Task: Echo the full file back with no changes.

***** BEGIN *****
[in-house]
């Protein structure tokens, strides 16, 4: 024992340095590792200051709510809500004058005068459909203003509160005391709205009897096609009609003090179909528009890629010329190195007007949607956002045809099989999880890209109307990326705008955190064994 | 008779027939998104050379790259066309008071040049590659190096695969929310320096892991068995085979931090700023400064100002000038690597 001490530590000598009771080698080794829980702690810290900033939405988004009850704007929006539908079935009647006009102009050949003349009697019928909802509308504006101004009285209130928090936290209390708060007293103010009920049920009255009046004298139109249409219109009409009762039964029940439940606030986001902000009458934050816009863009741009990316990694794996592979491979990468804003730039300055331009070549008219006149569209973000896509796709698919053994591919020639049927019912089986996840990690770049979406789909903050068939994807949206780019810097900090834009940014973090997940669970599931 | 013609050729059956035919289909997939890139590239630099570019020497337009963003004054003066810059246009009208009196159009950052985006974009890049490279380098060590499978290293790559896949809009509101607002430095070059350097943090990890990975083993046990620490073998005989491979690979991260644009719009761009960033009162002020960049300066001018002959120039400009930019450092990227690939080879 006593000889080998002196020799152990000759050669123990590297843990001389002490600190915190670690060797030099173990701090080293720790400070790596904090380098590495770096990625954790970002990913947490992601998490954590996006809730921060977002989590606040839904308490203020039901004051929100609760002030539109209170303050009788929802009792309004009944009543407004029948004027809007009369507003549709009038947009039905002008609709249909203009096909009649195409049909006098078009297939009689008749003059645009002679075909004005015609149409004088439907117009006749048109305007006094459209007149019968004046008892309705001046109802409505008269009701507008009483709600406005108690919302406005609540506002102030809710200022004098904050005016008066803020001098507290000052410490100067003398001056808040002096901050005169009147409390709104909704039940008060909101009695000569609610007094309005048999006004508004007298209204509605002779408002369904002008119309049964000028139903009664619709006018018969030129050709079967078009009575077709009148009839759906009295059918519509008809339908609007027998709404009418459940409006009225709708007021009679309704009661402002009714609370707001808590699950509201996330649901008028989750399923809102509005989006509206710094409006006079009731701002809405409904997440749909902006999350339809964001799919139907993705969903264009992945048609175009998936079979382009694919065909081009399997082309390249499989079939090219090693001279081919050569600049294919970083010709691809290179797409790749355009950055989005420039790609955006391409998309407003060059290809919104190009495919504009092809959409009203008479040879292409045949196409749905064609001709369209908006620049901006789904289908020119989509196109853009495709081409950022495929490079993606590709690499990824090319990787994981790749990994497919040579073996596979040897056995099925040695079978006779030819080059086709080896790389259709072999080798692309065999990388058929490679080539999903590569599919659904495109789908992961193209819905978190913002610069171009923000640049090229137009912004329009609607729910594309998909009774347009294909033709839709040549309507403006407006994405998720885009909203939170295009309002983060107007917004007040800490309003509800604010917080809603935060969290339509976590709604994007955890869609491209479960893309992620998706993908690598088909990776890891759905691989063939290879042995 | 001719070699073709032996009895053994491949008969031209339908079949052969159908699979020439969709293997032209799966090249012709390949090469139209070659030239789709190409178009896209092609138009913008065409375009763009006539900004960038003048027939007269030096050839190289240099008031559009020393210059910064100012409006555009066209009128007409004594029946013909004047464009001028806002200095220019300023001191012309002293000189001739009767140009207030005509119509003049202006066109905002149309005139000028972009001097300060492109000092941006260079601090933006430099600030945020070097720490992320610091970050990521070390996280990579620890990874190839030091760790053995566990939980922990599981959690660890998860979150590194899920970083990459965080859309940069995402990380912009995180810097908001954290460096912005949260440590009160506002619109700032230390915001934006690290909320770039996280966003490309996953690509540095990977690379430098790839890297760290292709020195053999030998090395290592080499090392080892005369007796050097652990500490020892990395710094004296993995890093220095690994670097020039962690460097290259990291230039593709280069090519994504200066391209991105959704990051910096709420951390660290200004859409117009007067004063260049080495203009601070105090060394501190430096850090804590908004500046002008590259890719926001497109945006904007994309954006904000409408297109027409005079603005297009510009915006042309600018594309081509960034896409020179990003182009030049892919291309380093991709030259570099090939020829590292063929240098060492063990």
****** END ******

[in-house]
């Protein structure tokens, strides 16, 4: 024992340095590792200051709510809500004058005068459909203003509160005391709205009897096609009609003090179909528009890629010329190195007007949607956002045809099989999880890209109307990326705008955190064994 | 008779027939998104050379790259066309008071040049590659190096695969929310320096892991068995085979931090700023400064100002000038690597 001490530590000598009771080698080794829980702690810290900033939405988004009850704007929006539908079935009647006009102009050949003349009697019928909802509308504006101004009285209130928090936290209390708060007293103010009920049920009255009046004298139109249409219109009409009762039964029940439940606030986001902000009458934050816009863009741009990316990694794996592979491979990468804003730039300055331009070549008219006149569209973000896509796709698919053994591919020639049927019912089986996840990690770049979406789909903050068939994807949206780019810097900090834009940014973090997940669970599931 | 013609050729059956035919289909997939890139590239630099570019020497337009963003004054003066810059246009009208009196159009950052985006974009890049490279380098060590499978290293790559896949809009509101607002430095070059350097943090990890990975083993046990620490073998005989491979690979991260644009719009761009960033009162002020960049300066001018002959120039400009930019450092990227690939080879 006593000889080998002196020799152990000759050669123990590297843990001389002490600190915190670690060797030099173990701090080293720790400070790596904090380098590495770096990625954790970002990913947490992601998490954590996006809730921060977002989590606040839904308490203020039901004051929100609760002030539109209170303050009788929802009792309004009944009543407004029948004027809007009369507003549709009038947009039905002008609709249909203009096909009649195409049909006098078009297939009689008749003059645009002679075909004005015609149409004088439907117009006749048109305007006094459209007149019968004046008892309705001046109802409505008269009701507008009483709600406005108690919302406005609540506002102030809710200022004098904050005016008066803020001098507290000052410490100067003398001056808040002096901050005169009147409390709104909704039940008060909101009695000569609610007094309005048999006004508004007298209204509605002779408002369904002008119309049964000028139903009664619709006018018969030129050709079967078009009575077709009148009839759906009295059918519509008809339908609007027998709404009418459940409006009225709708007021009679309704009661402002009714609370707001808590699950509201996330649901008028989750399923809102509005989006509206710094409006006079009731701002809405409904997440749909902006999350339809964001799919139907993705969903264009992945048609175009998936079979382009694919065909081009399997082309390249499989079939090219090693001279081919050569600049294919970083010709691809290179797409790749355009950055989005420039790609955006391409998309407003060059290809919104190009495919504009092809959409009203008479040879292409045949196409749905064609001709369209908006620049901006789904289908020119989509196109853009495709081409950022495929490079993606590709690499990824090319990787994981790749990994497919040579073996596979040897056995099925040695079978006779030819080059086709080896790389259709072999080798692309065999990388058929490679080539999903590569599919659904495109789908992961193209819905978190913002610069171009923000640049090229137009912004329009609607729910594309998909009774347009294909033709839709040549309507403006407006994405998720885009909203939170295009309002983060107007917004007040800490309003509800604010917080809603935060969290339509976590709604994007955890869609491209479960893309992620998706993908690598088909990776890891759905691989063939290879042995 | 001719070699073709032996009895053994491949008969031209339908079949052969159908699979020439969709293997032209799966090249012709390949090469139209070659030239789709190409178009896209092609138009913008065409375009763009006539900004960038003048027939007269030096050839190289240099008031559009020393210059910064100012409006555009066209009128007409004594029946013909004047464009001028806002200095220019300023001191012309002293000189001739009767140009207030005509119509003049202006066109905002149309005139000028972009001097300060492109000092941006260079601090933006430099600030945020070097720490992320610091970050990521070390996280990579620890990874190839030091760790053995566990939980922990599981959690660890998860979150590194899920970083990459965080859309940069995402990380912009995180810097908001954290460096912005949260440590009160506002619109700032230390915001934006690290909320770039996280966003490309996953690509540095990977690379430098790839890297760290292709020195053999030998090395290592080499090392080892005369007796050097652990500490020892990395710094004296993995890093220095690994670097020039962690460097290259990291230039593709280069090519994504200066391209991105959704990051910096709420951390660290200004859409117009007067004063260049080495203009601070105090060394501190430096850090804590908004500046002008590259890719926001497109945006904007994309954006904000409408297109027409005079603005297009510009915006042309600018594309081509960034896409020179990003182009030049892919291309380093991709030259570099090939020829590292063929240098060492063990």